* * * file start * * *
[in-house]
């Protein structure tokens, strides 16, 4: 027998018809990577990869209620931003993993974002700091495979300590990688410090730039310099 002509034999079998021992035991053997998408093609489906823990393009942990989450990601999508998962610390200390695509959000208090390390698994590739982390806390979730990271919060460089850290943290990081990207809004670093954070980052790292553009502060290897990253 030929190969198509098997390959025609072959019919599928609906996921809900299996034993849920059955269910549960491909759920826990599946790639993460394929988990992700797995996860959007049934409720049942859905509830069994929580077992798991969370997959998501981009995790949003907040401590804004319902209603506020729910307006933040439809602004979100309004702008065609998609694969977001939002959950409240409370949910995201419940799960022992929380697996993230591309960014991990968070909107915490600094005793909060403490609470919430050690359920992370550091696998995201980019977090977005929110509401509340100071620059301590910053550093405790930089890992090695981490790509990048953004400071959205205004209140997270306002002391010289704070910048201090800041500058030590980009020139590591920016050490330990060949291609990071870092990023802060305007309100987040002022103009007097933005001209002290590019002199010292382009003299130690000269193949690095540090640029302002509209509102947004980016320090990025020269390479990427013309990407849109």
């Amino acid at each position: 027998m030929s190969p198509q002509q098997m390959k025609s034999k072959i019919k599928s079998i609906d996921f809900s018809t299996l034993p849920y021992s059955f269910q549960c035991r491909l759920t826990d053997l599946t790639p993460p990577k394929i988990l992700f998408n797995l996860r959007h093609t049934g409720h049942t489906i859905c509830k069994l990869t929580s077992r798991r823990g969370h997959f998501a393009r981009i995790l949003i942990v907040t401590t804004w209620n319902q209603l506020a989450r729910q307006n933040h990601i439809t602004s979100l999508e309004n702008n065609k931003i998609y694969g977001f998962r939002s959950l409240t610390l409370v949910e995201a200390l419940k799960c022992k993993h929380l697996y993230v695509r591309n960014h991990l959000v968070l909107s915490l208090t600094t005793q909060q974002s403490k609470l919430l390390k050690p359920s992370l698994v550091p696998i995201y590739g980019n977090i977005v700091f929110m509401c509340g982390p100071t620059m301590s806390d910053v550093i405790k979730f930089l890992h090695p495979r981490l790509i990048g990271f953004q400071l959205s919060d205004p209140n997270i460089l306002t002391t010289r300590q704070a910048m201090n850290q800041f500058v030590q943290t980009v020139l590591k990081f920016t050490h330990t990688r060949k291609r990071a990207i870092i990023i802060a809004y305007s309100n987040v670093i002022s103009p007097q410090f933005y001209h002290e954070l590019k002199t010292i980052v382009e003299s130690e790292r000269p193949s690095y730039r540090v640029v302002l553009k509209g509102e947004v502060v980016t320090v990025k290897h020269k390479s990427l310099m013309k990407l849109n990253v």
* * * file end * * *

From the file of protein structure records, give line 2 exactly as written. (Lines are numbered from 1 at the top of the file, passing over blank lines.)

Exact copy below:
């Protein structure tokens, strides 16, 4: 027998018809990577990869209620931003993993974002700091495979300590990688410090730039310099 002509034999079998021992035991053997998408093609489906823990393009942990989450990601999508998962610390200390695509959000208090390390698994590739982390806390979730990271919060460089850290943290990081990207809004670093954070980052790292553009502060290897990253 030929190969198509098997390959025609072959019919599928609906996921809900299996034993849920059955269910549960491909759920826990599946790639993460394929988990992700797995996860959007049934409720049942859905509830069994929580077992798991969370997959998501981009995790949003907040401590804004319902209603506020729910307006933040439809602004979100309004702008065609998609694969977001939002959950409240409370949910995201419940799960022992929380697996993230591309960014991990968070909107915490600094005793909060403490609470919430050690359920992370550091696998995201980019977090977005929110509401509340100071620059301590910053550093405790930089890992090695981490790509990048953004400071959205205004209140997270306002002391010289704070910048201090800041500058030590980009020139590591920016050490330990060949291609990071870092990023802060305007309100987040002022103009007097933005001209002290590019002199010292382009003299130690000269193949690095540090640029302002509209509102947004980016320090990025020269390479990427013309990407849109």